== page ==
Meanwhile, Latinos ages 65 and older are about as likely to say there are too many immigrants as that there is the right amount, while in other age groups the largest share says the amount of immigrants is right.
Another key factor linked to attitudes about the number of immigrants is education. Latinos with lower levels of education are more likely than those with at least some college education to say too many immigrants are living in the country today.
Views of immigration policies
Latinos have stronger ties to their immigrant roots than the U.S. general public, and their views about recently discussed immigration policies reflect this. Compared with the general public, a larger majority of Latinos are in favor of granting legal permanent residence to unauthorized immigrants who were brought to this country as children (87% among Latinos vs. 73% among the general public) and oppose substantially expanding the wall at the U.S.-Mexico border (75% among Latinos vs. 56% of the general public).
Latinos who are immigrants or whose parents immigrated are especially likely to favor granting legal status to immigrants who came to this country as children. Fully 93% of Latino immigrants favor expanding the protections for childhood arrivals, compared with 81% of those born in the U.S. Among the foreign born, nearly all (96%) of those who are not U.S. citizens support this initiative, compared with 88% of those who are naturalized citizens.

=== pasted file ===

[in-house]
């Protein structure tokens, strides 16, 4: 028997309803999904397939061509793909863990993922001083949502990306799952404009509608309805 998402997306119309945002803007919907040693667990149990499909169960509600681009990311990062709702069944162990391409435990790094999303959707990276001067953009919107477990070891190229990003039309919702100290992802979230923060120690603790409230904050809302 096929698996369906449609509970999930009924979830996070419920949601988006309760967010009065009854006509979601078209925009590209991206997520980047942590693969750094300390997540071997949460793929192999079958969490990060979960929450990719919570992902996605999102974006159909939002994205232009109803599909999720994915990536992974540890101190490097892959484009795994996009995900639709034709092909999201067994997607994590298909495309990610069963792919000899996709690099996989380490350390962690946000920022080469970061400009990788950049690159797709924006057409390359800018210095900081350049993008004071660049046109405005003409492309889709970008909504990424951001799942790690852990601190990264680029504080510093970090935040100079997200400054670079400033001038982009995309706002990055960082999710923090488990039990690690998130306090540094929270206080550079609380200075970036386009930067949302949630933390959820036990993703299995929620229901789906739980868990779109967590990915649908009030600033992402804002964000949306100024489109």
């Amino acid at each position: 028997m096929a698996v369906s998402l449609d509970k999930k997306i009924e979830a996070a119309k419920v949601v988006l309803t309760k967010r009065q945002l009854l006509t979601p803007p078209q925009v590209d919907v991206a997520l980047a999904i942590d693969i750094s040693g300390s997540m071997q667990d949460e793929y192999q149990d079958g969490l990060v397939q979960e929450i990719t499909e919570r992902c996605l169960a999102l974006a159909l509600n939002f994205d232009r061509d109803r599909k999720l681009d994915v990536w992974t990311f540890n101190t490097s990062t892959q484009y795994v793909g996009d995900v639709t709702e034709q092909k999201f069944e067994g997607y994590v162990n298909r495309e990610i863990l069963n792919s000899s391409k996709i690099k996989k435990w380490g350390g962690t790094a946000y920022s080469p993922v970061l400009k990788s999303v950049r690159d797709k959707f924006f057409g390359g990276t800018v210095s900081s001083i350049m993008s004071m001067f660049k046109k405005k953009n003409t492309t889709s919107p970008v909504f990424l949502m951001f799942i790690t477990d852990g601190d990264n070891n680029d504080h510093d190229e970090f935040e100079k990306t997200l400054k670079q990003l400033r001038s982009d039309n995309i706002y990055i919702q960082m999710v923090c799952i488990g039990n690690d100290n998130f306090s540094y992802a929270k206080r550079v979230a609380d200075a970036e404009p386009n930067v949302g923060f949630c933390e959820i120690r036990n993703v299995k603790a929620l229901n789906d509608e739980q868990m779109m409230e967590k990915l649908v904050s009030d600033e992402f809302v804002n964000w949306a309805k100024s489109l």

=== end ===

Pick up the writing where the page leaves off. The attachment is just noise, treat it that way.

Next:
Among those born in the U.S., those who have an immigrant parent are more likely to support granting legal status (88%) than those whose parents were born in the U.S. (75%). In addition, Latinos who predominantly speak Spanish are more likely to favor this policy (95%) than those who are bilingual (86%) or are predominantly English speakers (81%).
Hispanics who are immigrants themselves or have at least one immigrant parent are also more likely to oppose expanding the border wall. About eight-in-ten (81%) immigrant Hispanics oppose expanding the wall, compared with about seven-in-ten (69%) of those born in the U.S. Among the U.S. born, three-in-four (75%) second-generation Hispanics oppose expanding the wall at the border versus 64% of Hispanics who are third generation or more.
Hispanics of Mexican origin are also more likely to oppose the wall (80%) than are those of other origins (68%). In addition, Hispanic Democrats are significantly more likely to oppose this policy than are Hispanic Republicans (87% versus 46%).